Living in Color 

Autumn is a yearly reminder of the circle of life. In our northern state of Michigan, broadleaf trees and some conifers like the Tamarack are deciduous, which means as opposed to evergreens, their leaves die annually and fall to the ground.

People migrate to the woods on “color tours” to observe brilliant displays of gold and red, to witness, photograph, and otherwise create memories, and to reflect on the seasons of their own lives.

Harvest rites include honey gathering, apple picking, and pumpkin carving.

Garden hoses, lawn mowers, and bicycles go to storage. Somebody turns down the dimmer switch on the day and sunsets occur before the workday ends. Daylight savings drops the curtain of darkness earlier.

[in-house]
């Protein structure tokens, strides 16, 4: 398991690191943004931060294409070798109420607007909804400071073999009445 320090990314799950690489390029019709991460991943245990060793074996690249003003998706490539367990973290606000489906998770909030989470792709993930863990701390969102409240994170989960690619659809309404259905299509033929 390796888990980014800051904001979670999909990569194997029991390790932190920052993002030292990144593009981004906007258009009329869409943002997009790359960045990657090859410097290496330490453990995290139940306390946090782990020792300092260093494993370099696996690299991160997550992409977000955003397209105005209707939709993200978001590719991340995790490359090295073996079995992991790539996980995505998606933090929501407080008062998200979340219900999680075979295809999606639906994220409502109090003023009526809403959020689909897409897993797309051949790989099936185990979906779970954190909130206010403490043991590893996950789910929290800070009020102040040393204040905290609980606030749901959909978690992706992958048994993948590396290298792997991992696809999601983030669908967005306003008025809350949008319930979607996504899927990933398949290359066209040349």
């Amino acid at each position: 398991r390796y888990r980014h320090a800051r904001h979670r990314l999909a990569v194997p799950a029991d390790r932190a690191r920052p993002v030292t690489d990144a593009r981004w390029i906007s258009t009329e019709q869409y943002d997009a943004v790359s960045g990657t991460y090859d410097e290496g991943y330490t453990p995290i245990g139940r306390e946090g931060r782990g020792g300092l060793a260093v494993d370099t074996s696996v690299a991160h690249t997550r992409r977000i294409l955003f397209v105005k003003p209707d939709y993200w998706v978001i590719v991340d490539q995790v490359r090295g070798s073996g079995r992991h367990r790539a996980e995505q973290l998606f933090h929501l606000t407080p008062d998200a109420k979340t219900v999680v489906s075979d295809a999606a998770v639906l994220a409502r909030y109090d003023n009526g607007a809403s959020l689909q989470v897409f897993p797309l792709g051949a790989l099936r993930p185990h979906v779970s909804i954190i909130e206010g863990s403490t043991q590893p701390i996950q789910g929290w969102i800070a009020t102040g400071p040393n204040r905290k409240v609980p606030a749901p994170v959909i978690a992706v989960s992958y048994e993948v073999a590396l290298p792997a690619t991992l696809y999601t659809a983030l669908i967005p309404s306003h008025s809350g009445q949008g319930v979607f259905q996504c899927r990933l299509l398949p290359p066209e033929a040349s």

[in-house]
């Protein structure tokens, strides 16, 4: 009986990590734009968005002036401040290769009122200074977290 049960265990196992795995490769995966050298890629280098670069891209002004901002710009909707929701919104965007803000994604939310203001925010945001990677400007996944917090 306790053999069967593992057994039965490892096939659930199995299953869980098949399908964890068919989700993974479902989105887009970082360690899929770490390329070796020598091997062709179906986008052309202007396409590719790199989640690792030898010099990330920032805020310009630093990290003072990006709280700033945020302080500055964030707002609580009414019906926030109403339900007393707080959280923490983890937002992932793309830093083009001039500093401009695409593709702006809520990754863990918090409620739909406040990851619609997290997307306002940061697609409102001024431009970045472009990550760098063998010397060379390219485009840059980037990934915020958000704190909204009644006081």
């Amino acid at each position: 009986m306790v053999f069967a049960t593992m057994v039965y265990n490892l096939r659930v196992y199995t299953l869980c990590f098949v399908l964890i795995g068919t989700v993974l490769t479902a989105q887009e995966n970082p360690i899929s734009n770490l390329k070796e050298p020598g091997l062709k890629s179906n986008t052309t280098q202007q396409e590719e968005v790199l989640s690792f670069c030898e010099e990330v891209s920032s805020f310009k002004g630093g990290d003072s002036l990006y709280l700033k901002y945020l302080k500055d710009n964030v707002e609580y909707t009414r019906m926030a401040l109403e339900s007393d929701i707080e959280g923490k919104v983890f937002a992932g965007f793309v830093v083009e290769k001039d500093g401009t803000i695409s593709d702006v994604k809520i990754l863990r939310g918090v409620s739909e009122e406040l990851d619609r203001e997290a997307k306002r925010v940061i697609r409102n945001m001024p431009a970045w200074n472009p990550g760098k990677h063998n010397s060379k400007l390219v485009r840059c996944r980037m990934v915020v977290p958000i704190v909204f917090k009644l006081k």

Leaf cleanup reminds us that fall has to yield to winter. Emptied of energy, each leaf that had just been dressed in its finest plummets to the earth in a “farewell” swirling glide to the ground.

 

Covers for Ostomy Bags Keep Out Cold

Winter feels lonely and cold. Indoor sedentary activities rule and the sun is reclusive. Sanity is a bridge between melancholy slow motion and daydreams of a possible flight south. December starts the most difficult season for many in the North. Health issues seem more magnified. Without covers for ostomy bags, they feel cold to the ostomate. Outdoor activities and cardiovascular exercise chase away the blues…

“It is only the farmer that faithfully plants seeds in spring who reaps a harvest in autumn!” B.C. Forbes

In spring, the fallen leaf’s fragile shell becomes fertile dust that cradles the next developing sprout.

Hope your winter is full of good memories of the color season, dreams of seed planting, a cozy StomaCloak, and trips to the gym!

By Dr.Joseph Salisz, MD A Urologist with an ostomy

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